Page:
It’s worth noting that some chainsaws have an adjustable oil flow, which means the user can control how much oil is dispensed. This feature can help to optimize the saw’s weight and performance, depending on the user’s needs.

Fuel capacity for gas chainsaws ranges from 8 to 44 ounces.  Therefore, you can add an additional 0.5 to 2.5 pounds of fuel to the total weight.

Although reservoir sizes vary, they usually hold at least 8 ounces.  Larger saws can hold up to 24 ounces, so you’ll need an additional 0.5 to 1.5 pounds.

Chain and Bar Length

The bar is a flat, metal guide that the chain runs along while cutting. The length of the bar corresponds to the length of the chain.

A longer bar and chain can add weight to the chainsaw and vice versa.

Since these are metal parts, a 24-inch bar weighs far more than an 18-inch bar.  Large bars and chains will add at least 1 to 3 pounds to the dry weight of the chainsaw.

Chainsaws Type and How They Affect Chainsaw Weight

Let me give you an easy table to understand the weight according to the model. This will also help you compare weights between types and kinds of chainsaws.

Gas-Powered Chainsaw Weight

Note: In the below-given table, most of the weights are dry. Some only include the weight of the powerhead (no bar and chain weight).  To get the total weight in those circumstances, add 2 to 3 pounds to it.

Bar Length
Weight (lbs)
Husqvarna 435
16-18 Inches
Husqvarna 3120XP
Up to 46-inch bar
22.9 (Powerhead only)
Husqvarna 450 Rancher
20-inch bar
Husqvarna 440
18-inch bar
Echo CS-590 Timber Wolf
20-inch bar
Echo CS-400
18-inch bar
Echo CS-352
16-inch bar
Ryobi 38cc
18-inch bar
Poulan Pro 42cc
18-inch bar
Craftsman S-180
18-inch bar
Stihl MS 170
18-inch bar
8.6 (Powerhead only)
Stihl MS 250
20-inch bar
10.1 (Powerhead only)
Stihl Farm Boss
20-inch bar
12.3 (Powerhead only)
Stihl MS 881
Up to 41-inch bar
22.3 (Powerhead only)

Electric Chainsaws Weight

Chain Bar Size
Weight (Pounds)
Stihl MSE 25
16-18 Inches
Craftsman 12 Amp
16-inch bar
Makita 14.5 Amp
16-inch bar
Ryobi 13 Amp
16-18 inch bar
Greenworks 10.5 Amp
14-inch bar
Wen 12 Amp
18-inch bar
Oregon CS1500
16-inch bar

Battery-Powered Chainsaws Weight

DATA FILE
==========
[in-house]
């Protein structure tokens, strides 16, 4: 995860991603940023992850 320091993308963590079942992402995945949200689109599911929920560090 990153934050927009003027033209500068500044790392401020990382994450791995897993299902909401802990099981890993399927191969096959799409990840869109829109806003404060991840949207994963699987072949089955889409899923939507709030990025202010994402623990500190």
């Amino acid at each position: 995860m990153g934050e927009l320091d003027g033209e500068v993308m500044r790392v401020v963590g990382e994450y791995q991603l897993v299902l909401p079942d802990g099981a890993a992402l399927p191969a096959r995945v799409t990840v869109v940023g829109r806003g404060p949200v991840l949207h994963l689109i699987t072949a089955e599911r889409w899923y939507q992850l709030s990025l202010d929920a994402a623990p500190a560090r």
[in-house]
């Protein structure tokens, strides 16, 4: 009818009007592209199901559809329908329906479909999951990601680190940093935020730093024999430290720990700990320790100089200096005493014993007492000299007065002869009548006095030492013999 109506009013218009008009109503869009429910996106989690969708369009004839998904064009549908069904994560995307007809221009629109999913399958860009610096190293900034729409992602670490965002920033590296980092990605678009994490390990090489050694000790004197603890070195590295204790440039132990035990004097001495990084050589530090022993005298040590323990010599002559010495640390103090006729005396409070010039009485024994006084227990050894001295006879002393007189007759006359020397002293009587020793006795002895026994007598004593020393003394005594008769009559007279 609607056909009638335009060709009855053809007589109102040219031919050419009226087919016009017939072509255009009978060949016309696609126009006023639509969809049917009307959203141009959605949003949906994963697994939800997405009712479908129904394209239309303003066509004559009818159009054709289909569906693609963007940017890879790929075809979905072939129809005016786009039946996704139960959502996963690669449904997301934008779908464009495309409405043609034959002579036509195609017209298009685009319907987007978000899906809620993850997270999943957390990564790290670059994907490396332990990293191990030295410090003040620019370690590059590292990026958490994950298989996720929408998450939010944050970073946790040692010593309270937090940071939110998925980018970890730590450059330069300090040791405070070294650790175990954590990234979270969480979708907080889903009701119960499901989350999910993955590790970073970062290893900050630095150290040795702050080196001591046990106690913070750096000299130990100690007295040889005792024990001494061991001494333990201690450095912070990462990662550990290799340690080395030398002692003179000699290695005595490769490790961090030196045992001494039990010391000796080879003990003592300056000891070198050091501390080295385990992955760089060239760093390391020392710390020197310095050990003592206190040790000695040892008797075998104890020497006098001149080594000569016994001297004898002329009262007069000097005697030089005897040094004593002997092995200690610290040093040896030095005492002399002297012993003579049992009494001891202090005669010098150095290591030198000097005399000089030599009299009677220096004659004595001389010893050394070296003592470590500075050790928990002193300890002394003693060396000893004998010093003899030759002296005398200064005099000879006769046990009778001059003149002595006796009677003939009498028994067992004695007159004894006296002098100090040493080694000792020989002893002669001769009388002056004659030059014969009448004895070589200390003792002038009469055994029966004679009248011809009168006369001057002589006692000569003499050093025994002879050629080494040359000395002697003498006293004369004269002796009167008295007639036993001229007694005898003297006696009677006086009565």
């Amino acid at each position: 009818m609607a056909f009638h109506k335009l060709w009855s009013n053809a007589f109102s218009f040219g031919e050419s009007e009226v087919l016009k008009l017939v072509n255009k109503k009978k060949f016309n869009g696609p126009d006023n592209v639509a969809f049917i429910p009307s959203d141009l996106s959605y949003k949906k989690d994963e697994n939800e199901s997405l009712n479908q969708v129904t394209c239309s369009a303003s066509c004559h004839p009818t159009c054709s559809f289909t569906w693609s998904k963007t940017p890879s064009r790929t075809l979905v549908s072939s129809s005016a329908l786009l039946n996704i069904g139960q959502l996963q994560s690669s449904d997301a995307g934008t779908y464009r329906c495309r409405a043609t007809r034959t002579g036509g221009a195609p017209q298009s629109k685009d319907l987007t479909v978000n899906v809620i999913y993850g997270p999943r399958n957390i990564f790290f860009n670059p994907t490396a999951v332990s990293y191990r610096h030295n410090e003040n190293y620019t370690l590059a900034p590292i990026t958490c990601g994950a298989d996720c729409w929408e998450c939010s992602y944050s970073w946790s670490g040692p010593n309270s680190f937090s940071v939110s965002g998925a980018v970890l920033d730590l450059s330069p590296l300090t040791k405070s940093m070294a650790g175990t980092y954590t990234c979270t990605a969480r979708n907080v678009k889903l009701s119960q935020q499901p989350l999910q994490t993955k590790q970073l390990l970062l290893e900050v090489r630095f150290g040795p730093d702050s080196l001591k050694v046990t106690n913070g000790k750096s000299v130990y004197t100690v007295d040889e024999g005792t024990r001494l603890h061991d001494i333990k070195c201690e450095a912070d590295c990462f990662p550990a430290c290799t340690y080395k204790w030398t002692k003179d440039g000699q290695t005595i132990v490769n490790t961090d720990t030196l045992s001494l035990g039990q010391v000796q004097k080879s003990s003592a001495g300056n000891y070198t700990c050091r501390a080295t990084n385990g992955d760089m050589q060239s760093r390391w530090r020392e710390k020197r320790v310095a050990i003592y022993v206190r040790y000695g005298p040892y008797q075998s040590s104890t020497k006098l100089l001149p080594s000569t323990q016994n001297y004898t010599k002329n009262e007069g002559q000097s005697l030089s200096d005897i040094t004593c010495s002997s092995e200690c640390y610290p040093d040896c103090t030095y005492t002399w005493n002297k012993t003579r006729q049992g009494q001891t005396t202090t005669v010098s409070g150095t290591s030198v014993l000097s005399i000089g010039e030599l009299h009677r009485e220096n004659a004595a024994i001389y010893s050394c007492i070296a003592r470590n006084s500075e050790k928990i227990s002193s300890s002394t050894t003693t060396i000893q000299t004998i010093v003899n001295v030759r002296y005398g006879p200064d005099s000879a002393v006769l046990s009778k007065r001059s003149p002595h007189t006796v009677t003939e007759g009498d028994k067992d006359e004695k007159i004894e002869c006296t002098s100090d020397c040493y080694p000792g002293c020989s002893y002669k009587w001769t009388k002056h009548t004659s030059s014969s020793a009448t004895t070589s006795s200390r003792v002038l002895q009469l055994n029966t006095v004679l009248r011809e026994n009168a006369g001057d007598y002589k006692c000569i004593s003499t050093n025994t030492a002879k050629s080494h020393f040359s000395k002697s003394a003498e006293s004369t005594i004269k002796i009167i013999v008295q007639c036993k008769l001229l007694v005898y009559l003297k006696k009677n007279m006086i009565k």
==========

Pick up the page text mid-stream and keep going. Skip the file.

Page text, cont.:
Chain Bar Size
Weight (Pounds)
Ego 56 volt 5 Ah battery
18-inch bar
Worx 40 volt 2 Ah Battery
14-inch bar
Husqvarna 120i 40 volt 4 Ah Battery
14-inch bar
Oregon CS300 4 Ah Battery
16-18 inch bar
Wen 40 volt 4 Ah Battery
18-inch bar
Dewalt 60 volt 2 Ah Battery
16-inch bar

Will The Weight Of A Chainsaw Affect Your Performance?

Of course, it’s not just about the job – it’s about you. If you’ve got the biceps of a superhero, you might not mind lugging around a heavy saw all day. But if you’re feeling a bit more on the wimpy side, a lighter chainsaw might be a lifesaver (or at least an arm-saver).

Also, it depends on what you’re up against, too. You’ll want a chainsaw with some heft if you’re tackling a massive tree or a thick log. That extra weight can help you power through the wood and make clean, efficient cuts. Plus, you’ll feel like a boss wielding a big ol’ saw.

But a lighter mini chainsaw might be the way to go if you’re trimming branches or carving up smaller bits of wood. You’ll be able to move around more easily and make more precise cuts without feeling like you’re dragging around a sack of bricks.

Are lightweight chainsaws better?

Well, the answer to whether a lighter-weight chainsaw is better or not depends on what the chainsaw will be used for. The intended use of the chainsaw is an important factor to consider when deciding whether a lighter or heavier model is more suitable.

A lighter-weight chainsaw is usually used for DIY smaller, less demanding tasks, such as trimming bushes or pruning small branches. Lighter chainsaws are better for handling precise cuttings in tight spaces. They are also generally less tiring to use, which can benefit you if you need to use the saw for multiple small tasks.

Whereas heavy chainsaws are heavy for a reason. The saw needs to be built with heavier and more durable materials, such as thicker steel and more robust components. They are best for larger and tougher jobs, such as cutting down trees, felling branches, or sawing large logs.

Additionally, their longer bars require more power to move effectively, contributing to the chainsaw’s overall weight.

Ultimately, the choice between a heavy chainsaw and a lighter one will depend on your specific job or preferences.

Final Thoughts: How Heavy are Chainsaws?

Whether you’re a pro lumberjack or a weekend warrior, knowing the ins and outs of chainsaw weight can help you make the most of your cutting adventures.

Remember, heavy chainsaws are great for big jobs and showing off your muscles, but they can be a real drag if you’re working in tight spaces.

While lighter chainsaws are perfect for precision cutting and ease of use but might not have the power you need for those truly hefty logs.

The bottom line? It all comes down to what you’re cutting, how long you’ll be cutting for, and what kind of biceps you’re sporting.

So go forth and keep those chains a-sawin’!

Patrick McMann